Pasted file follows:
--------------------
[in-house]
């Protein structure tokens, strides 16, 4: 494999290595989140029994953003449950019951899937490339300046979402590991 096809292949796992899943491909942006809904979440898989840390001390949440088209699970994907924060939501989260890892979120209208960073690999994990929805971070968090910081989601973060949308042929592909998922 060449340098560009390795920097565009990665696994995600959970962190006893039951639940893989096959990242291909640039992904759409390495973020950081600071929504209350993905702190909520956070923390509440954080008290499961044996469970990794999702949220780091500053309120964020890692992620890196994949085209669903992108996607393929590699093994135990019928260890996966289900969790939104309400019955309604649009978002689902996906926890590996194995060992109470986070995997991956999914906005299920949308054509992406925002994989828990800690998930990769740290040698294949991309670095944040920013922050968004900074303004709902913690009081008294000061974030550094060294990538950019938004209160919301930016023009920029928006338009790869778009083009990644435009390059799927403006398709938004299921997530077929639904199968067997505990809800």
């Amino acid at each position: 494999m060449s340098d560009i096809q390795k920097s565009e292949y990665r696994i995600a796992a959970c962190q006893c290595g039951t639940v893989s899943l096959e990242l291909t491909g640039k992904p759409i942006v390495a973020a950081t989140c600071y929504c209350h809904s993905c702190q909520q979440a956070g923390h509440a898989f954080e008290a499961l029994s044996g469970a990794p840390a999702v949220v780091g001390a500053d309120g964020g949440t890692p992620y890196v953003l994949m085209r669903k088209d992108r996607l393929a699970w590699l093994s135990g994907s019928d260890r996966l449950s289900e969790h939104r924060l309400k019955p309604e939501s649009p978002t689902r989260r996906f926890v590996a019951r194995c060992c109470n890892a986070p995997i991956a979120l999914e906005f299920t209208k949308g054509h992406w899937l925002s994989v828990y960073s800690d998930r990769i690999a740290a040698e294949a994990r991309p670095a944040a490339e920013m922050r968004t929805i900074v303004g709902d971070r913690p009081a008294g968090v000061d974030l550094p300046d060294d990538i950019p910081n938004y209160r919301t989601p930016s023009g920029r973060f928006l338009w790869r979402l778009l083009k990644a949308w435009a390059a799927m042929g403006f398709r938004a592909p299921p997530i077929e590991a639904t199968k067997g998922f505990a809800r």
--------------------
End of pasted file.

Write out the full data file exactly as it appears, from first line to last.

[in-house]
């Protein structure tokens, strides 16, 4: 494999290595989140029994953003449950019951899937490339300046979402590991 096809292949796992899943491909942006809904979440898989840390001390949440088209699970994907924060939501989260890892979120209208960073690999994990929805971070968090910081989601973060949308042929592909998922 060449340098560009390795920097565009990665696994995600959970962190006893039951639940893989096959990242291909640039992904759409390495973020950081600071929504209350993905702190909520956070923390509440954080008290499961044996469970990794999702949220780091500053309120964020890692992620890196994949085209669903992108996607393929590699093994135990019928260890996966289900969790939104309400019955309604649009978002689902996906926890590996194995060992109470986070995997991956999914906005299920949308054509992406925002994989828990800690998930990769740290040698294949991309670095944040920013922050968004900074303004709902913690009081008294000061974030550094060294990538950019938004209160919301930016023009920029928006338009790869778009083009990644435009390059799927403006398709938004299921997530077929639904199968067997505990809800």
């Amino acid at each position: 494999m060449s340098d560009i096809q390795k920097s565009e292949y990665r696994i995600a796992a959970c962190q006893c290595g039951t639940v893989s899943l096959e990242l291909t491909g640039k992904p759409i942006v390495a973020a950081t989140c600071y929504c209350h809904s993905c702190q909520q979440a956070g923390h509440a898989f954080e008290a499961l029994s044996g469970a990794p840390a999702v949220v780091g001390a500053d309120g964020g949440t890692p992620y890196v953003l994949m085209r669903k088209d992108r996607l393929a699970w590699l093994s135990g994907s019928d260890r996966l449950s289900e969790h939104r924060l309400k019955p309604e939501s649009p978002t689902r989260r996906f926890v590996a019951r194995c060992c109470n890892a986070p995997i991956a979120l999914e906005f299920t209208k949308g054509h992406w899937l925002s994989v828990y960073s800690d998930r990769i690999a740290a040698e294949a994990r991309p670095a944040a490339e920013m922050r968004t929805i900074v303004g709902d971070r913690p009081a008294g968090v000061d974030l550094p300046d060294d990538i950019p910081n938004y209160r919301t989601p930016s023009g920029r973060f928006l338009w790869r979402l778009l083009k990644a949308w435009a390059a799927m042929g403006f398709r938004a592909p299921p997530i077929e590991a639904t199968k067997g998922f505990a809800r």